Colorado: A tale of two snowpacks

This is an unfiltered iPhone shot, showing that, if the light is good to begin with, you don't need a lot of technical tricks.

A deep snowpack in late March along Tenmile Creek, in Frisco, Colorado. bberwyn photo.

Snowpack bountiful north, a little sparse in the San Juans

By Summit Voice

FRISCO — A persistent weather pattern across the U.S. in March once again benefited Colorado’s northern and central mountains, as a steady stream of storms brushed down the northern Rockies before roaring into the Midwest.

In the northwestern part of the state, the snowpack increased in the Colorado and Yampa river basins. The South Platte River Basin is at a near-record level. similar to 2011, according to the USDA Natural Resources Conservation Service, which released results of the all-important April 1 snowpack survey.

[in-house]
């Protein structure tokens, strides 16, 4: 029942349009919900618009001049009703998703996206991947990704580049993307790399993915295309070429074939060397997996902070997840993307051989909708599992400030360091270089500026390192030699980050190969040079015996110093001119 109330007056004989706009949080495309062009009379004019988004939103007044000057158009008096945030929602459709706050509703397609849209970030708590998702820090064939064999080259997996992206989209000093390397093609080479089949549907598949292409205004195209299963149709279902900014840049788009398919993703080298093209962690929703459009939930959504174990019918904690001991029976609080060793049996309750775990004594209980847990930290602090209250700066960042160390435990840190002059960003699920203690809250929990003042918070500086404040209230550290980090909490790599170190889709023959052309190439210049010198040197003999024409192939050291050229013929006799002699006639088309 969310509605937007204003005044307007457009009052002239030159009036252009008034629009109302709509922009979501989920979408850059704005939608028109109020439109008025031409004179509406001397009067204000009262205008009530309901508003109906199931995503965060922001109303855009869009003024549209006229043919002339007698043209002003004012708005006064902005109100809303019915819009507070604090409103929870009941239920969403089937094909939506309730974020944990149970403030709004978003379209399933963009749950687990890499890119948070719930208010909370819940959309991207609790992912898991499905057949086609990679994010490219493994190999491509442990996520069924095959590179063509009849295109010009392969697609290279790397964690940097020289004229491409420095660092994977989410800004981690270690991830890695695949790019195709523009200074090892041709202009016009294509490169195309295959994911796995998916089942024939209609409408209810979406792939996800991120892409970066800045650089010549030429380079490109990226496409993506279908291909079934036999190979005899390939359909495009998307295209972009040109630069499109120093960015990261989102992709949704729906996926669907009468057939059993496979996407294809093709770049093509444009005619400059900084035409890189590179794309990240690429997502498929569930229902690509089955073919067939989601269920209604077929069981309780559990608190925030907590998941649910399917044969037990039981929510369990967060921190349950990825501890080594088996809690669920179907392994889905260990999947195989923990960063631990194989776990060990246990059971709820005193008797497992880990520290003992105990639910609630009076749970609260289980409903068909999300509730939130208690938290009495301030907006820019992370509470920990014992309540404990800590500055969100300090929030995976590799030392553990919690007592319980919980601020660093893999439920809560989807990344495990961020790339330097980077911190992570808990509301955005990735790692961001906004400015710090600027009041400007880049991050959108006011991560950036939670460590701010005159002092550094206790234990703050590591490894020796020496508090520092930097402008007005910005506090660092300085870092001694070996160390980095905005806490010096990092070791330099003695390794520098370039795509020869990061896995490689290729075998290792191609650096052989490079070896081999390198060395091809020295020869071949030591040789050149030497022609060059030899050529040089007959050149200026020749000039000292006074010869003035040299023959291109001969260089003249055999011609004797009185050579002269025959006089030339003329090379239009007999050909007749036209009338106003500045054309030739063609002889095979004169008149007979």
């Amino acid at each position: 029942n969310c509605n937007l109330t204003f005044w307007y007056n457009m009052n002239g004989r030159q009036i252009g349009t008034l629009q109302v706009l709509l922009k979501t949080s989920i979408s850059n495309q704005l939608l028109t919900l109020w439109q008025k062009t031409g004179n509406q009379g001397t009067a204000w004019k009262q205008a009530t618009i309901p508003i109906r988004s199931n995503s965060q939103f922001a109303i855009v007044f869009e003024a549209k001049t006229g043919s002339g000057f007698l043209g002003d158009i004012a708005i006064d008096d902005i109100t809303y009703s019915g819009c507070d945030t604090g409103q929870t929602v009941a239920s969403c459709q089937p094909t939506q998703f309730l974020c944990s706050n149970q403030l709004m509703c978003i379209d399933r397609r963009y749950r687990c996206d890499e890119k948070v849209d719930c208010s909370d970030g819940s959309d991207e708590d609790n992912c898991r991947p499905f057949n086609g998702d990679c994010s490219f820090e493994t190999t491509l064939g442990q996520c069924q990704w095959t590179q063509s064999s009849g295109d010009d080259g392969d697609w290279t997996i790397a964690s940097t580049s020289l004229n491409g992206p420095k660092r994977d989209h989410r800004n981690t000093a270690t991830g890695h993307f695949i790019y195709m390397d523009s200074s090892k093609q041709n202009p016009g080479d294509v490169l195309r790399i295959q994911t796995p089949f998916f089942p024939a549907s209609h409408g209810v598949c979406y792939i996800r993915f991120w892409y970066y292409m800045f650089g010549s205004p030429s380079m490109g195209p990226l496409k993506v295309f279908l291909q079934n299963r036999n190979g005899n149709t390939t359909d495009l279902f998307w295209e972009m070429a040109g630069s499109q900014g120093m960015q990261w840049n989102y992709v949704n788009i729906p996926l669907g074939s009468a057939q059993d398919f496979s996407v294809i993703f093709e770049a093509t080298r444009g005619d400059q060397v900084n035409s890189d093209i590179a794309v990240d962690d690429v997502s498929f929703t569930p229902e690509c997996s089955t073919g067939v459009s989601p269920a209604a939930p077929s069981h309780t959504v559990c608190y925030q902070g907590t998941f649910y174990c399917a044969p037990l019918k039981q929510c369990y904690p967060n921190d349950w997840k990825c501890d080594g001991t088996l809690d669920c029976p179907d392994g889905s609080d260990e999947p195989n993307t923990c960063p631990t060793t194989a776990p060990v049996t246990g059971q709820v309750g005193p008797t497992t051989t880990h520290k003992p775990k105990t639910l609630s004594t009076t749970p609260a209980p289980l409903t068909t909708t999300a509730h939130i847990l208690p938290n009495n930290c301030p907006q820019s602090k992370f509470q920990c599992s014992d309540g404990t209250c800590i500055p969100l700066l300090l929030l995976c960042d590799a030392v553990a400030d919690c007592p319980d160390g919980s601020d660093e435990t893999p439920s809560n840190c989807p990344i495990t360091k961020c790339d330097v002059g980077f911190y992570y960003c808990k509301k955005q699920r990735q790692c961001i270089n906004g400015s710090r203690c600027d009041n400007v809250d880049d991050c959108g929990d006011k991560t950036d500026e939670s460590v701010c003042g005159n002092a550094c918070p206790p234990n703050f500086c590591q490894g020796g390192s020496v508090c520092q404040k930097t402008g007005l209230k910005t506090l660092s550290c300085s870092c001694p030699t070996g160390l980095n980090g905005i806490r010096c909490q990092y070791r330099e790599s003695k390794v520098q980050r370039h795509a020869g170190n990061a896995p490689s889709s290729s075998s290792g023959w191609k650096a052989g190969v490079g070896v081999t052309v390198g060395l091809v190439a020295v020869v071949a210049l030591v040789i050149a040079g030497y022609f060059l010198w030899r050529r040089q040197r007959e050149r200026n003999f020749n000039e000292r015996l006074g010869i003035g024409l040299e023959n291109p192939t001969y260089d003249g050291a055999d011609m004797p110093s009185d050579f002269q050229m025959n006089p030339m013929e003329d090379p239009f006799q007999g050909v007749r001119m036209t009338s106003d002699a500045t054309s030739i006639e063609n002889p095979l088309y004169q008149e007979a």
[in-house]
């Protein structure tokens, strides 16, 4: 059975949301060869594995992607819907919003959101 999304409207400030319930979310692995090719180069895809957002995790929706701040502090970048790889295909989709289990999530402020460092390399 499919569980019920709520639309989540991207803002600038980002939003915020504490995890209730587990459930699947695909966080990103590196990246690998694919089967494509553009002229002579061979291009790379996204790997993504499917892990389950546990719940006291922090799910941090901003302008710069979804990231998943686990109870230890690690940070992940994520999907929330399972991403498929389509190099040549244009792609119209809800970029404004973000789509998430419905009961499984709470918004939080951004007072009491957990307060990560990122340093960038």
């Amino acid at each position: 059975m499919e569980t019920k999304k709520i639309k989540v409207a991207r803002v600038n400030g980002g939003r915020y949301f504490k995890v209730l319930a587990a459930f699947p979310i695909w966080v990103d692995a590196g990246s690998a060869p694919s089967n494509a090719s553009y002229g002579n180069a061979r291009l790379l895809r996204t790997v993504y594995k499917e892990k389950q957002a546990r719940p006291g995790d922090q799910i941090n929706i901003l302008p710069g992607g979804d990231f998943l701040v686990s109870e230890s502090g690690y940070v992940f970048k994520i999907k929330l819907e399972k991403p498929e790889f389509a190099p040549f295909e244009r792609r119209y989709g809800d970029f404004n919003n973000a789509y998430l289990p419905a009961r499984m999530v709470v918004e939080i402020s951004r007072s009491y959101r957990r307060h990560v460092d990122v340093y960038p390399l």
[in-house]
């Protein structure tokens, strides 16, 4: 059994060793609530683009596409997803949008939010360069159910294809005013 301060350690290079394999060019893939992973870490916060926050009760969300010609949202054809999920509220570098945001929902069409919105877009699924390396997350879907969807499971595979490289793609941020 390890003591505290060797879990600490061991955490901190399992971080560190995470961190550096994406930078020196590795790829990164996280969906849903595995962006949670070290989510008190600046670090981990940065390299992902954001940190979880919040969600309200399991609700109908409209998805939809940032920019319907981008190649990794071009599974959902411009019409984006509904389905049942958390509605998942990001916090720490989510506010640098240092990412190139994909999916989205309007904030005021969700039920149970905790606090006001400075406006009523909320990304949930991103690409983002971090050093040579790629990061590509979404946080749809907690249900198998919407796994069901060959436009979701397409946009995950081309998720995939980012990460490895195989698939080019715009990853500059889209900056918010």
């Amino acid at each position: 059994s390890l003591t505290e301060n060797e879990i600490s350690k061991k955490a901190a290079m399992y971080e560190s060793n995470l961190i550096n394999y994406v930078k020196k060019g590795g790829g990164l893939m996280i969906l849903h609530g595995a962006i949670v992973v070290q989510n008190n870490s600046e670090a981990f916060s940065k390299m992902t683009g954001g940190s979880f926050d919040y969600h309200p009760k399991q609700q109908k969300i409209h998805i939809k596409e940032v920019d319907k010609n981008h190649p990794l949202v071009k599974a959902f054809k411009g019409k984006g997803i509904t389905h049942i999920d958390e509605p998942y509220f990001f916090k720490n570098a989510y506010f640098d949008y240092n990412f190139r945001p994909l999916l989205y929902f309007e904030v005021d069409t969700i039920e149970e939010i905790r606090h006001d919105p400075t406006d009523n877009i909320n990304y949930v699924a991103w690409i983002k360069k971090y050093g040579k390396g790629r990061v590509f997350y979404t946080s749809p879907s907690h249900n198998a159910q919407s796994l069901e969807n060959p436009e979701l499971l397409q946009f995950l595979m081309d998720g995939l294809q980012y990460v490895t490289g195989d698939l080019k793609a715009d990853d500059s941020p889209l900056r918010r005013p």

By contrast, southwestern Colorado is on the eastern edge of a large area that’s very dry, including near-record drought in California. The snow survey showed  snowpack conditions across the southern mountains tracking below normal for the third consecutive month.

Continue reading

Near-record January snow in Breckenridge

Pre-dawn, post snowstorm glow on Buffalo Mountain, above Silverthorne, Colorado.

Pre-dawn, post snowstorm glow on Buffalo Mountain, above Silverthorne, Colorado.

Blue River Basin snowpack well above average for the season

By Bob Berwyn